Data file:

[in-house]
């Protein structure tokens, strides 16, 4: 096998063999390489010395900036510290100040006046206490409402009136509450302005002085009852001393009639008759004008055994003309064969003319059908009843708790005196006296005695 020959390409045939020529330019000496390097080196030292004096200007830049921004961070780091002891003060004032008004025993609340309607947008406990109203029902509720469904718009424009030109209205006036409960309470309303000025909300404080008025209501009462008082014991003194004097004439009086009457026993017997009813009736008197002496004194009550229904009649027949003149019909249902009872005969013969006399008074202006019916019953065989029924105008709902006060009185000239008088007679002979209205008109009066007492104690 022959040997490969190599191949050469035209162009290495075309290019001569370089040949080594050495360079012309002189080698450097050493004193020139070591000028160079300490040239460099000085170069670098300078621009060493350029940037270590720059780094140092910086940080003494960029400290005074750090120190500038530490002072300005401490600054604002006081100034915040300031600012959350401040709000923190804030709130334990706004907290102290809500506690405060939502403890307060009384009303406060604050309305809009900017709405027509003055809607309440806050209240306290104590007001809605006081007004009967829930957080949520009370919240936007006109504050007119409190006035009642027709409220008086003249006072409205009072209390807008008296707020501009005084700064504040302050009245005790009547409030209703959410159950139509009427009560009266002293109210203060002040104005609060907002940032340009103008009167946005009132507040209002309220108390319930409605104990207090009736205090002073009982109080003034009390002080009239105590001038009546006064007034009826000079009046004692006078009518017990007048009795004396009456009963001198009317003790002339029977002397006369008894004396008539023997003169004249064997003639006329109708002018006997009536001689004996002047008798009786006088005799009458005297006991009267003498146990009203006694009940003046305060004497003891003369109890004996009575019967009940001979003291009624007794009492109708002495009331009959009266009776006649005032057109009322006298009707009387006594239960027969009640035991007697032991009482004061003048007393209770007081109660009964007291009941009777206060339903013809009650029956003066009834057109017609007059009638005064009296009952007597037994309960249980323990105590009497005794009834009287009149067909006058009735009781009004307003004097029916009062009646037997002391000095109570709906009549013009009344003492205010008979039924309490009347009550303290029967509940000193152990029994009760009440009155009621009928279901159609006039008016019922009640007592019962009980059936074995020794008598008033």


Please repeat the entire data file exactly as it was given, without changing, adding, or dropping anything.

[in-house]
């Protein structure tokens, strides 16, 4: 096998063999390489010395900036510290100040006046206490409402009136509450302005002085009852001393009639008759004008055994003309064969003319059908009843708790005196006296005695 020959390409045939020529330019000496390097080196030292004096200007830049921004961070780091002891003060004032008004025993609340309607947008406990109203029902509720469904718009424009030109209205006036409960309470309303000025909300404080008025209501009462008082014991003194004097004439009086009457026993017997009813009736008197002496004194009550229904009649027949003149019909249902009872005969013969006399008074202006019916019953065989029924105008709902006060009185000239008088007679002979209205008109009066007492104690 022959040997490969190599191949050469035209162009290495075309290019001569370089040949080594050495360079012309002189080698450097050493004193020139070591000028160079300490040239460099000085170069670098300078621009060493350029940037270590720059780094140092910086940080003494960029400290005074750090120190500038530490002072300005401490600054604002006081100034915040300031600012959350401040709000923190804030709130334990706004907290102290809500506690405060939502403890307060009384009303406060604050309305809009900017709405027509003055809607309440806050209240306290104590007001809605006081007004009967829930957080949520009370919240936007006109504050007119409190006035009642027709409220008086003249006072409205009072209390807008008296707020501009005084700064504040302050009245005790009547409030209703959410159950139509009427009560009266002293109210203060002040104005609060907002940032340009103008009167946005009132507040209002309220108390319930409605104990207090009736205090002073009982109080003034009390002080009239105590001038009546006064007034009826000079009046004692006078009518017990007048009795004396009456009963001198009317003790002339029977002397006369008894004396008539023997003169004249064997003639006329109708002018006997009536001689004996002047008798009786006088005799009458005297006991009267003498146990009203006694009940003046305060004497003891003369109890004996009575019967009940001979003291009624007794009492109708002495009331009959009266009776006649005032057109009322006298009707009387006594239960027969009640035991007697032991009482004061003048007393209770007081109660009964007291009941009777206060339903013809009650029956003066009834057109017609007059009638005064009296009952007597037994309960249980323990105590009497005794009834009287009149067909006058009735009781009004307003004097029916009062009646037997002391000095109570709906009549013009009344003492205010008979039924309490009347009550303290029967509940000193152990029994009760009440009155009621009928279901159609006039008016019922009640007592019962009980059936074995020794008598008033």